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Who Will Be Apple's Next CEO?

By Evan Niu, CFA - Updated Apr 10, 2021 at 8:21PM

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Tim Cook suggests that he's unlikely to be Apple's CEO a decade from now.

In a few months, Tim Cook will celebrate his 10th anniversary serving as Apple's (AAPL 0.96%) CEO. Steve Jobs had stepped down back in August 2011 due to ongoing health struggles, naming Cook as his successor. Jobs would die just a few months later, losing a protracted battle with pancreatic cancer. In a recent interview with The New York Times, Cook (who turned 60 last year) acknowledged that he would probably not be Apple CEO for another 10 years, although there are no specific plans at this time for his retirement.

That all leads an inevitable question on investors' minds: Who will be Apple's next CEO?

Jeff Williams at a virtual event in front of a blue Apple Watch Series 6

COO Jeff Williams unveils Apple Watch Series 6. Image source: Apple.

Will it be Jeff Williams?

Apple's senior leadership team consists primarily of company veterans who have each been with Apple for decades. While there isn't much modern precedent to go off, it seems certain that Apple would choose an internal candidate that lives and breathes the Mac maker's culture as opposed to tapping an external leader.

Once upon a time, Scott Forstall was thought to be in line for the CEO role, but Cook fired the former software chief back in 2012 over the disastrous rollout of Apple Maps -- reportedly due to Forstall's unwillingness to take responsibility for the debacle. There has also been periodic speculation about former design chief Jony Ive becoming CEO. However, Ive left the Cupertino tech giant to start his own design firm (with Apple being its biggest client) back in 2019, and he has never been interested in becoming chief executive.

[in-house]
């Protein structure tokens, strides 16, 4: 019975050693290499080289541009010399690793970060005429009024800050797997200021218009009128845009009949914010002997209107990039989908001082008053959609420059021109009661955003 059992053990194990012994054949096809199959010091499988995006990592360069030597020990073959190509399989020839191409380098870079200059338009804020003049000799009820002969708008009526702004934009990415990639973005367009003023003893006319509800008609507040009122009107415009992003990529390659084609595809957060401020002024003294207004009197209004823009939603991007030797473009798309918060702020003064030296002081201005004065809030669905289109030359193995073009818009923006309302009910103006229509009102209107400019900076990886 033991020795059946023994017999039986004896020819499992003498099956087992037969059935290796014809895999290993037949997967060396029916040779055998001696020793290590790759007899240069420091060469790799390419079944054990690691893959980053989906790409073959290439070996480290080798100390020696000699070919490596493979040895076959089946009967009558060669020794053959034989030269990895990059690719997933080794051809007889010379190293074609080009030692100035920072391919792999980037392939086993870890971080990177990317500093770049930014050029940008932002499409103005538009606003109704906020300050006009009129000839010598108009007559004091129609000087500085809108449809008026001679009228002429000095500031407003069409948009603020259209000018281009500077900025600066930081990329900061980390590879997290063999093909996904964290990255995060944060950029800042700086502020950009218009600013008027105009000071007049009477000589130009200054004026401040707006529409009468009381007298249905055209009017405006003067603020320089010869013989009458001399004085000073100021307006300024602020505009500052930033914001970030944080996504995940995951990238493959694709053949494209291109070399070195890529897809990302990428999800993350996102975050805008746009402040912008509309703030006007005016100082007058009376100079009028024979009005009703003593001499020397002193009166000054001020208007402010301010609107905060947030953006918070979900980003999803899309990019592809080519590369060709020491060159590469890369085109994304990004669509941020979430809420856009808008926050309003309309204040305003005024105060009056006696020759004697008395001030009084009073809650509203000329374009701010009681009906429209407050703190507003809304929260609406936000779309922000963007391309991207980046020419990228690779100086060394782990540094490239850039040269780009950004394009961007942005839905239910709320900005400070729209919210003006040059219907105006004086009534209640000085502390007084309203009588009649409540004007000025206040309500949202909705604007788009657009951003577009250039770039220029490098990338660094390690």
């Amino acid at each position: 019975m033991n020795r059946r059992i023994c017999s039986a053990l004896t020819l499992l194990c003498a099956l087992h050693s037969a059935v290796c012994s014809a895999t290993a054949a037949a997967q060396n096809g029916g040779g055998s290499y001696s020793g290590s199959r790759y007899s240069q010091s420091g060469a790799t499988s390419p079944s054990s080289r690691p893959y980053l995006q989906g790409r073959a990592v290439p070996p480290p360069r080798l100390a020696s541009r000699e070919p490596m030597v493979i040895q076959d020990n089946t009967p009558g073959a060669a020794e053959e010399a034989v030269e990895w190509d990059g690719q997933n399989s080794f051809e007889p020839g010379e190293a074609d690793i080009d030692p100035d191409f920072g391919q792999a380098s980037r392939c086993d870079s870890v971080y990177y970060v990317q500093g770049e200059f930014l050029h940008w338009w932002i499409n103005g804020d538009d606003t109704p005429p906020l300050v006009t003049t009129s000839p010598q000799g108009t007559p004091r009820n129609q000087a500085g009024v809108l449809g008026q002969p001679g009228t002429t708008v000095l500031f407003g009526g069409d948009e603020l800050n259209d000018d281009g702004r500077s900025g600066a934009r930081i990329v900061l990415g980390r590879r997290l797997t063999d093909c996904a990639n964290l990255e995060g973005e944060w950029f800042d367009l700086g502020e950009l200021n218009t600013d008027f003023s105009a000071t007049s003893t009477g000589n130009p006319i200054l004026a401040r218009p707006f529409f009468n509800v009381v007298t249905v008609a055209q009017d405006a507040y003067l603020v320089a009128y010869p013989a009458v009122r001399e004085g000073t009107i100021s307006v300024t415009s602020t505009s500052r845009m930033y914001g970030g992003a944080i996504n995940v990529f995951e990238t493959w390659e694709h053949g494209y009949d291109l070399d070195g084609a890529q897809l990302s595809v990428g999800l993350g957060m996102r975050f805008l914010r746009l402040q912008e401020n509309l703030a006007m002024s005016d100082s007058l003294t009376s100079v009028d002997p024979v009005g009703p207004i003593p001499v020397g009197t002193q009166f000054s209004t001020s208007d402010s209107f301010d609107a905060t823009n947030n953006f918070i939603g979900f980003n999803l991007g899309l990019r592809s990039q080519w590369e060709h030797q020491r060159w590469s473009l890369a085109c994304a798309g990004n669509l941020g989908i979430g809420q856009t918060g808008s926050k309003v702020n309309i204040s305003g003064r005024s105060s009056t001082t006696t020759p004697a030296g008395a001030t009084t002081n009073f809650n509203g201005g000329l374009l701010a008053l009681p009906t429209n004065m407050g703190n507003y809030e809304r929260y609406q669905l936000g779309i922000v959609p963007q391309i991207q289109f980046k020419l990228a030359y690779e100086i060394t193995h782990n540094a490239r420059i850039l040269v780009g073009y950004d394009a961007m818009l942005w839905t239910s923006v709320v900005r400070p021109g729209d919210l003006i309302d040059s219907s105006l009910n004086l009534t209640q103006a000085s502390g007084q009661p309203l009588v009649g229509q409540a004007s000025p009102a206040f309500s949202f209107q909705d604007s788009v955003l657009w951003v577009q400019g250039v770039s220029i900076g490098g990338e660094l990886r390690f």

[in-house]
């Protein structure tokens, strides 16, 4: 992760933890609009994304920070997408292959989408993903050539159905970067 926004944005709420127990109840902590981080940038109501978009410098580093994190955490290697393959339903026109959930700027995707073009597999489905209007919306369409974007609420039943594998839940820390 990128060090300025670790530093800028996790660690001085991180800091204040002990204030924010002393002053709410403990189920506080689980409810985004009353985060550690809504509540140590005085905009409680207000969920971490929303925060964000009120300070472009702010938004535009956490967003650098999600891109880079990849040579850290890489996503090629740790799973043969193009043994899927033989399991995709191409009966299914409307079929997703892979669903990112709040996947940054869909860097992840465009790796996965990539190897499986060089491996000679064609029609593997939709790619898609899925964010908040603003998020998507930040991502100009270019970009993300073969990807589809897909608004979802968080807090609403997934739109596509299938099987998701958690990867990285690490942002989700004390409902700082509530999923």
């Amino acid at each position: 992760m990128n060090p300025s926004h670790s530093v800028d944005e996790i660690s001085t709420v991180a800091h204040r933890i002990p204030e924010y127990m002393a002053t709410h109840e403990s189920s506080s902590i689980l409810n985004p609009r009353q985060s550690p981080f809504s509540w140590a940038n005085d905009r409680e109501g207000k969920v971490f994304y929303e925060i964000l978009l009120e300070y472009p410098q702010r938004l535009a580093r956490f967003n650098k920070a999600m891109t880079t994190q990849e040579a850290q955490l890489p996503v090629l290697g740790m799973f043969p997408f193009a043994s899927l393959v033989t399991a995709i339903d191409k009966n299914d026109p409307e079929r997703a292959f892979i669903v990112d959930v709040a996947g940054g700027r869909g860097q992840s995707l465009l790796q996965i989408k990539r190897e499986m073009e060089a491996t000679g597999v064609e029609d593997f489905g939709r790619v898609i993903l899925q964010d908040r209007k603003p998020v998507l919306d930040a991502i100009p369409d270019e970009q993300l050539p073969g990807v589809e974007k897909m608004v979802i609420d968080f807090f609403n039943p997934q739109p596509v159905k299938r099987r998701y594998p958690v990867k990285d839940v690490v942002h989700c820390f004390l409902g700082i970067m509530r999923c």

More recently, there have been indications that Apple is considering COO Jeff Williams to be the company's next CEO. A longtime lieutenant to Cook, Williams knows how to manage Apple's sprawling global operations, which is critical when considering the company's sheer scale. It's worth noting that Cook had also served as Apple COO prior to becoming CEO in 2011. Williams is widely considered to be Cook's heir apparent, according to Bloomberg's Mark Gurman.

Nowadays, the ability to negotiate with suppliers, coordinate distribution, juggle supply chain logistics, and rally tens of thousands of employees is arguably more important to Apple's ability to execute than dreaming up the next visionary product.

That's not to say that Williams is lacking in the product department, as he currently spearheads Apple Watch development and oversees the company's digital health strategy. The COO also recently took on additional responsibilities in managing Apple's world-class design team when Ive departed and is reportedly more involved with product development than Cook currently is.

As a fitness enthusiast, Cook is in excellent health and plans to remain CEO for a few more years, according to the interview. Apple should have ample time to finalize its succession planning.

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